The ruling follows a string of at least seven federal court decisions which have required that conspirators expressly acknowledge they are breaking the law when fraudulently applying for reimbursement from the federal government for medical expenses. For all practical purposes, this high technical bar meant that Medicare, insurers and healthcare coverage providers would have to find a written confession in order to demonstrate they were being ripped off. As such, the decisions virtually legalized drug price inflation through fraud and kickbacks.
The case, brought by former Blackstone regional manager Susan Hutcheson, features such spectacular allegations of wrongdoing that it would have left the First Circuit appeals court looking ridiculous if it had agreed with the Massachusetts trial judge's decision to dismiss the case for "failing to state a claim."
Hutcheson alleges that Blackstone paid spine doctors between $1,666 and $8,000 a month to make sure they used Blackstone's implants in their surgeries. Although the payments were officially to recruit surgeons for Blackstone's "medical advisory board," the company expressly linked the payments to sales of its products for the physicians' surgeries, Hutcheson claimed. Doctors who stopped using the devices were admonished by company reps and then dropped from the payment list, Hutcheson claims. All advisory board contracts were signed by BMI presidentMatt Lyons, Hutcheson claims.
The Department of Justice supported the case with an amicus brief, perhaps because it noticed that Hutcheson alleged Blackstone executives destroyed documents when they believed they were under investigation by the feds.
"Shredding documents 24 hours a day"
In the summer of 2006, a Blackstone distributor learned that St. Dominic's hospital in Jackson, Miss., was conducting an internal probe of a doctor who had taken payments from the company. After Blackstone declined to provide documents to St. Dominic's to help them with their inquiry, the hospital contacted the FBI. At that point the executive allegedly told Hutcheson he was "shredding documents 24 hours a day."
The scheme was so thorough -- Hutcheson lists all the doctors allegedly on Blackstone's payroll -- that it became burdensome for sales reps to execute. Each month they had to create a fictitious paper trail of "engagements" with the doctors to justify paying them the stipends, she claims. One rep, sales manager Brian Dukate, allegedly complained to vp Paul Sendro, "I cannot just make things up out of thin air":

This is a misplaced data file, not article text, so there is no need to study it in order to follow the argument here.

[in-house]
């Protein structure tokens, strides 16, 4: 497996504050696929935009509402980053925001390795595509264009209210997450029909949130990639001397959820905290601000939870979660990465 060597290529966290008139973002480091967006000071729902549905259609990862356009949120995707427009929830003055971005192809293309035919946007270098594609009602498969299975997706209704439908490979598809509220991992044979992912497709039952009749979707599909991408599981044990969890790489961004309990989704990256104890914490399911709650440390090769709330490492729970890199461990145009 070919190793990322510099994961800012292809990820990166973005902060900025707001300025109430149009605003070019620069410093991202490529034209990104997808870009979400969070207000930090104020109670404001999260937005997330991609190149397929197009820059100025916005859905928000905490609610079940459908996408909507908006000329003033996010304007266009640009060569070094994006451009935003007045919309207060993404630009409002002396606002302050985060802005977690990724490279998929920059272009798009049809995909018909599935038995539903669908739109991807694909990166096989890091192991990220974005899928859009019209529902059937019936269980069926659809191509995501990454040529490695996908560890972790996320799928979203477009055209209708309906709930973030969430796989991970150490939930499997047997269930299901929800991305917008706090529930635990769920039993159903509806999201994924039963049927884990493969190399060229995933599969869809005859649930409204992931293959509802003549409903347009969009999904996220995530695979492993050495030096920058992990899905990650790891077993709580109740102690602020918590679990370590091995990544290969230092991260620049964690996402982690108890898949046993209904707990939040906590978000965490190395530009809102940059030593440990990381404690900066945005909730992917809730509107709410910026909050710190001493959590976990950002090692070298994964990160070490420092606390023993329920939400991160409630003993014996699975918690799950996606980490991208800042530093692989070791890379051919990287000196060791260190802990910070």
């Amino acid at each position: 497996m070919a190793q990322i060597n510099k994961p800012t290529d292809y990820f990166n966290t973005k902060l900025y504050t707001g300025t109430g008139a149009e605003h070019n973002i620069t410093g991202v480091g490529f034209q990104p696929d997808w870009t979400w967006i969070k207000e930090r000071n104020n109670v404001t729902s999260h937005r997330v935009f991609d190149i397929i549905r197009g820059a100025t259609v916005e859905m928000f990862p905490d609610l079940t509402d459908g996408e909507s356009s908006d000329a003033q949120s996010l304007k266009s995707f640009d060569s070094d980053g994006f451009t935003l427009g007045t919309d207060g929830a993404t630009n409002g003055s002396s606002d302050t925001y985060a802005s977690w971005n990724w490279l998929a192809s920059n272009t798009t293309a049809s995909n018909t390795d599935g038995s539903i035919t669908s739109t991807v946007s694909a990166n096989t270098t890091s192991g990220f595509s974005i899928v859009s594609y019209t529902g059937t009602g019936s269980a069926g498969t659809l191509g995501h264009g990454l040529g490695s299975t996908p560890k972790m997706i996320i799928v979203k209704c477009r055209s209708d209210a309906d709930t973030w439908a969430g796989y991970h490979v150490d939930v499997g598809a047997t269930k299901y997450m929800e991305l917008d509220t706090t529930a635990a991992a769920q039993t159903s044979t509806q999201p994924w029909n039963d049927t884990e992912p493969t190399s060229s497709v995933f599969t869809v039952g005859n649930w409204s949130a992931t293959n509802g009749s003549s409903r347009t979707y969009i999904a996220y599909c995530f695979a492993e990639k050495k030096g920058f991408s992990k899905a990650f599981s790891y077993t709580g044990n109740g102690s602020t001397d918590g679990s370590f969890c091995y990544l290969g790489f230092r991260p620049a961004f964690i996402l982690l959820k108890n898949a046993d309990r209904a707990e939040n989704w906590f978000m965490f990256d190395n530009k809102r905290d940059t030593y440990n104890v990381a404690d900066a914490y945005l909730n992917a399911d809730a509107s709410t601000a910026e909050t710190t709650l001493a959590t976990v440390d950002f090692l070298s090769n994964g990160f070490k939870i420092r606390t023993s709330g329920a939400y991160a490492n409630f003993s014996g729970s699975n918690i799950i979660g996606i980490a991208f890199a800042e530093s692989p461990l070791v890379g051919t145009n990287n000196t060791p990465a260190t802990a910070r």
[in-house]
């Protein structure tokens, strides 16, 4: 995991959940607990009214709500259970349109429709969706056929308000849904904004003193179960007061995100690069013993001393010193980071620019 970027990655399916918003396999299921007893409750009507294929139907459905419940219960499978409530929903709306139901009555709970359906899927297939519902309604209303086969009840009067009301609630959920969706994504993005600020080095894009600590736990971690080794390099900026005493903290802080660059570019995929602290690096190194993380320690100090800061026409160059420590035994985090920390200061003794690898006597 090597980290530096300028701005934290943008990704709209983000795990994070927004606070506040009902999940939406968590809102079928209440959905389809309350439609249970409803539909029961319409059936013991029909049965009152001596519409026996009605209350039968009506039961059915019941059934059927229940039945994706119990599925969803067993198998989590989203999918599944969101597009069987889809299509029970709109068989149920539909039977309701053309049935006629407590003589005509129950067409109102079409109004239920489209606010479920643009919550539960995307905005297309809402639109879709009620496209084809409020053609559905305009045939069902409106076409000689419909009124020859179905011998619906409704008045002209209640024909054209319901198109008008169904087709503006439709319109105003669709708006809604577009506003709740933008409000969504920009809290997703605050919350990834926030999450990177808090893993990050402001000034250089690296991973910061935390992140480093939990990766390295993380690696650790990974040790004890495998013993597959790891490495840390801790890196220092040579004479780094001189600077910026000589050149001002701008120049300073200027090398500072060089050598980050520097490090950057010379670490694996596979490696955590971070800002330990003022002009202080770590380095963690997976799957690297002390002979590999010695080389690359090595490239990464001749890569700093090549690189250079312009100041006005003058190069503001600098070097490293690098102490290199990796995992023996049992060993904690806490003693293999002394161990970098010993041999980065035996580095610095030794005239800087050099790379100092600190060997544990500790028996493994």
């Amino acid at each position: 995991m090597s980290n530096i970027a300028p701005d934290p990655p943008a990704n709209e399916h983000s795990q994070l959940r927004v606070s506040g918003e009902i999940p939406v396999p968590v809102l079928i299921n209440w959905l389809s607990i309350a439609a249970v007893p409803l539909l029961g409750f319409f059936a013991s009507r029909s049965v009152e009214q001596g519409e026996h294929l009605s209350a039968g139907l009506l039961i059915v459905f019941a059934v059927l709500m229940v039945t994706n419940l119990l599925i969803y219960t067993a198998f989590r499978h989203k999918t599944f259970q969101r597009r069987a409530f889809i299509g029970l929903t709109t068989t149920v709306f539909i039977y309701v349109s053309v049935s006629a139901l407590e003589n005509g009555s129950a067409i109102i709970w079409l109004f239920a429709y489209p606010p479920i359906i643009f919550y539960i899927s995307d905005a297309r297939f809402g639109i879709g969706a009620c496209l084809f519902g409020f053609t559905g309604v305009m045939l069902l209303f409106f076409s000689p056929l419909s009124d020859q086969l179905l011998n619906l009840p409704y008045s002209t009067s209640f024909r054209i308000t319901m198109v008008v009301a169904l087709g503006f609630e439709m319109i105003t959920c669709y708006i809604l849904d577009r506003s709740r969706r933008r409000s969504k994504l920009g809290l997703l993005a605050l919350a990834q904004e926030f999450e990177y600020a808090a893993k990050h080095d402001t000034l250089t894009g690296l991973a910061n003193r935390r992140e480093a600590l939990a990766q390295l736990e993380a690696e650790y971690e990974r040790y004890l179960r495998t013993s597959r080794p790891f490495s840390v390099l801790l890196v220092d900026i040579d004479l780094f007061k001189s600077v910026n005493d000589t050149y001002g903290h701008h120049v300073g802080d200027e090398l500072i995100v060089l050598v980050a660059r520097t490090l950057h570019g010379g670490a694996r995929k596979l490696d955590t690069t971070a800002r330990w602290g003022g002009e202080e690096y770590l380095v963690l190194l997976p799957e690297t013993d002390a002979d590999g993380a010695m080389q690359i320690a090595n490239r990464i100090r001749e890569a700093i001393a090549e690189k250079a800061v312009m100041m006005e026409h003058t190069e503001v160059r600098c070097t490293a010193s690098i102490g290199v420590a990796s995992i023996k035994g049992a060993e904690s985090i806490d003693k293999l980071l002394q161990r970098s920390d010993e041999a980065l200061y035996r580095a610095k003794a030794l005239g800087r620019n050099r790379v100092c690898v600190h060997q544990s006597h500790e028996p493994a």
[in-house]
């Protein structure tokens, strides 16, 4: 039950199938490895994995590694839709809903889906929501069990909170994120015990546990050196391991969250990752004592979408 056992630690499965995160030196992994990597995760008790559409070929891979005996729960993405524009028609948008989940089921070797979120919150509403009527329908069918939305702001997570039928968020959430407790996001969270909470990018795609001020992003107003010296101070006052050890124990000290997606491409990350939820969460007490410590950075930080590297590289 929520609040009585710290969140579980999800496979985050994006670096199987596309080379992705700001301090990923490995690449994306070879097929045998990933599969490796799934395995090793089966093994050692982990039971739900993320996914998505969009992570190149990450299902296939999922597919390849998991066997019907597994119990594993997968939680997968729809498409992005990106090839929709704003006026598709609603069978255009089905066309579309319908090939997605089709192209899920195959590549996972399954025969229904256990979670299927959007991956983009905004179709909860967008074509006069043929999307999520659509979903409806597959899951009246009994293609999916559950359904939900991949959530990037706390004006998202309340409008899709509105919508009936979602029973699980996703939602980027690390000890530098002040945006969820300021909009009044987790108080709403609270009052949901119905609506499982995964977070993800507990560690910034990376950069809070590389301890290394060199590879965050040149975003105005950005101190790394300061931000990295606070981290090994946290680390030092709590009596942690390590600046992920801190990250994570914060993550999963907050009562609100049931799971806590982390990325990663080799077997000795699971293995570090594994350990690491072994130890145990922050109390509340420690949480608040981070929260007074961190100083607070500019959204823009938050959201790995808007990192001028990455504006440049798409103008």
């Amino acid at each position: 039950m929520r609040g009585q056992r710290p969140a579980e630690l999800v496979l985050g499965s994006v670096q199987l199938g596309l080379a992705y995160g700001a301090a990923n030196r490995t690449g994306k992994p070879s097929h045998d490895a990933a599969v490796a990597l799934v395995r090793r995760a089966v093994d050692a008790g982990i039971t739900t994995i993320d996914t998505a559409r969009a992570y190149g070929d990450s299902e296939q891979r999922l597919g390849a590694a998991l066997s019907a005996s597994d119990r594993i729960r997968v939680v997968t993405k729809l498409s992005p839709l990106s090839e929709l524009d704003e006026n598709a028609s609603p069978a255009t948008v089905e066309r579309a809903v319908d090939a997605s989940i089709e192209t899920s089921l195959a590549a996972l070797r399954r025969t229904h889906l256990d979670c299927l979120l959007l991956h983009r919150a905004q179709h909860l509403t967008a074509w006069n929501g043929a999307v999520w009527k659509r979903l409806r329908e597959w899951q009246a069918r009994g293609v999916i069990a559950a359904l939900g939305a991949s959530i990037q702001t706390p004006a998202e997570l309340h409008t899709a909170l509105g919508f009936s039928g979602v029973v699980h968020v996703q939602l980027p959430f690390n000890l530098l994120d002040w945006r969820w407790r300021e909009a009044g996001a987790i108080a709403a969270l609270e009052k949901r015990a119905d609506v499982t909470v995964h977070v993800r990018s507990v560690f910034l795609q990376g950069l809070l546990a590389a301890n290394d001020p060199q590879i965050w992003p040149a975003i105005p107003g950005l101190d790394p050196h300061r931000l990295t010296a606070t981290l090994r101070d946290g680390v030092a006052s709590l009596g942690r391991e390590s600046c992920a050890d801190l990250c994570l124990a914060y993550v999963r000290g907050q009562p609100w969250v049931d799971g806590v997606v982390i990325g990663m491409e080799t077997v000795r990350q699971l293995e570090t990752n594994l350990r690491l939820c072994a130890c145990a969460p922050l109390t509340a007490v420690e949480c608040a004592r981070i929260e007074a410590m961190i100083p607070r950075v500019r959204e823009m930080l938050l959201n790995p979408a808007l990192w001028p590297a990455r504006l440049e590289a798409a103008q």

Surgeons at a strip club
The scheme reached its tawdry nadir in Dallas, where reps procured hookers for doctors, the suit alleges. One female rep even allegedly partied with her customers at a strip club:
At the district court level, the trial judge followed previous rulings by saying that Hutcheson did not prove the stipends were kickbacks because when the doctors made reimbursement claims to Medicare they did not expressly link them to the cash they supposedly received from Blackstone. The appeals court threw that logic out in favor of a common-sense test that requires judges to look at all the facts at hand:
First, we reject the argument that, in the absence of an express legal representation or factual misstatement, a claim can only be false or fraudulent if it fails to comply with a precondition of payment expressly stated in a statute or regulation.The First Circuit is now in conflict with the Seventh Circuit on this issue -- a divide that only the U.S. Supreme Court can decide to resolve.
Second, we reject the argument that a submitting entity's representations about its own legal compliance cannot incorporate an implied representation concerning the behavior of non-submitting entities. These purported limitations do not appear in the text of the [False Claims Act] and are inconsistent with our case law.
... nor do we adopt any categorical rules as to what counts as a materially false or fraudulent claim...
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